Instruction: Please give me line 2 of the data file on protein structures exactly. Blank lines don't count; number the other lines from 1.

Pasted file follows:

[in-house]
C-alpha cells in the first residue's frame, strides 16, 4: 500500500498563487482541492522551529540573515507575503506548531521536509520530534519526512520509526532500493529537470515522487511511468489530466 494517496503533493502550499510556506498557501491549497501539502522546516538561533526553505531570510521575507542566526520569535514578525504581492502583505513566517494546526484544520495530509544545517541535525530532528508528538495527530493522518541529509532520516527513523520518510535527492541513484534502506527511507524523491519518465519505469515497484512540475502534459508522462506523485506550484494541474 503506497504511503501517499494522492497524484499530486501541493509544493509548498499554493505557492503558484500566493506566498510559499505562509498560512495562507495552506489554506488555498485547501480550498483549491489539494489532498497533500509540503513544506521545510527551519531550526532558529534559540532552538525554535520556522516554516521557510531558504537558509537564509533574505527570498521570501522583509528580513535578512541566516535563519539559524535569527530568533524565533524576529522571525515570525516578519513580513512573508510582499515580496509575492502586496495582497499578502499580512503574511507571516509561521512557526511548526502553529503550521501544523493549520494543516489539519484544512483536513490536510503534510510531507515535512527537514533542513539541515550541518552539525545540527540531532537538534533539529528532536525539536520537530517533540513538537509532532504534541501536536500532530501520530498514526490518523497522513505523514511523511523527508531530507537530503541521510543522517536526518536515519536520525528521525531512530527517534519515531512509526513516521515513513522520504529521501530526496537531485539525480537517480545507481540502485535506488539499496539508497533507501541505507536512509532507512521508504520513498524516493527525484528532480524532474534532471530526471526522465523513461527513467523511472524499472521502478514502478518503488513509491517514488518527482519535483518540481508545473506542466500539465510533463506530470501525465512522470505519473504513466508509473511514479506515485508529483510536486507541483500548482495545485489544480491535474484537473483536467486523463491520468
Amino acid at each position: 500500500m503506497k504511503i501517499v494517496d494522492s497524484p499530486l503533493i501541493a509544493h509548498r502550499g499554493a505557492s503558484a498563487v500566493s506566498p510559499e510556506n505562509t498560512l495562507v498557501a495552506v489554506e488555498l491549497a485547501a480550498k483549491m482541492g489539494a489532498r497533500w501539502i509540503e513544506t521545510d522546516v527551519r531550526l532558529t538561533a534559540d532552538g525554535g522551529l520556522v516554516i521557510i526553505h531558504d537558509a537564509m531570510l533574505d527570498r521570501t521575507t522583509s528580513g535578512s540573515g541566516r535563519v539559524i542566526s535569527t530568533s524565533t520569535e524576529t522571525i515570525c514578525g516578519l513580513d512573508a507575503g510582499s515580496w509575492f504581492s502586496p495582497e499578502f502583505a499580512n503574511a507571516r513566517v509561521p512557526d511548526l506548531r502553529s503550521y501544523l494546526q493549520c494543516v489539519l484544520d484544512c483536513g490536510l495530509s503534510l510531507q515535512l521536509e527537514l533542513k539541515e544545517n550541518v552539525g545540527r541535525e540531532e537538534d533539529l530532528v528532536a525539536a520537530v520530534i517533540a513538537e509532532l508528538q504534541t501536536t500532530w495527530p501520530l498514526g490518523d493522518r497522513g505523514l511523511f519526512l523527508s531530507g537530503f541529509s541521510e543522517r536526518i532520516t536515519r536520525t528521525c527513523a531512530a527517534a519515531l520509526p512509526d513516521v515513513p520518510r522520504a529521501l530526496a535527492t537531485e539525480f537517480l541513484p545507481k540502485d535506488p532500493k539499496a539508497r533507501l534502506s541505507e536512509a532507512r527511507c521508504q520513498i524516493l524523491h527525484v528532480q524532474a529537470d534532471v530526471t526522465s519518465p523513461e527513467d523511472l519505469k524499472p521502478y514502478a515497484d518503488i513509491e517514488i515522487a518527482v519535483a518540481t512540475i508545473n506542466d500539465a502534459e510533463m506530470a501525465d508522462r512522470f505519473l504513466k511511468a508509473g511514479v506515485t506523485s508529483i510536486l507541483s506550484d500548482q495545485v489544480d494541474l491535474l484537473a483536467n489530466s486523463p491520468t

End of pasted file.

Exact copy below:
C-alpha cells in the first residue's frame, strides 16, 4: 500500500498563487482541492522551529540573515507575503506548531521536509520530534519526512520509526532500493529537470515522487511511468489530466 494517496503533493502550499510556506498557501491549497501539502522546516538561533526553505531570510521575507542566526520569535514578525504581492502583505513566517494546526484544520495530509544545517541535525530532528508528538495527530493522518541529509532520516527513523520518510535527492541513484534502506527511507524523491519518465519505469515497484512540475502534459508522462506523485506550484494541474 503506497504511503501517499494522492497524484499530486501541493509544493509548498499554493505557492503558484500566493506566498510559499505562509498560512495562507495552506489554506488555498485547501480550498483549491489539494489532498497533500509540503513544506521545510527551519531550526532558529534559540532552538525554535520556522516554516521557510531558504537558509537564509533574505527570498521570501522583509528580513535578512541566516535563519539559524535569527530568533524565533524576529522571525515570525516578519513580513512573508510582499515580496509575492502586496495582497499578502499580512503574511507571516509561521512557526511548526502553529503550521501544523493549520494543516489539519484544512483536513490536510503534510510531507515535512527537514533542513539541515550541518552539525545540527540531532537538534533539529528532536525539536520537530517533540513538537509532532504534541501536536500532530501520530498514526490518523497522513505523514511523511523527508531530507537530503541521510543522517536526518536515519536520525528521525531512530527517534519515531512509526513516521515513513522520504529521501530526496537531485539525480537517480545507481540502485535506488539499496539508497533507501541505507536512509532507512521508504520513498524516493527525484528532480524532474534532471530526471526522465523513461527513467523511472524499472521502478514502478518503488513509491517514488518527482519535483518540481508545473506542466500539465510533463506530470501525465512522470505519473504513466508509473511514479506515485508529483510536486507541483500548482495545485489544480491535474484537473483536467486523463491520468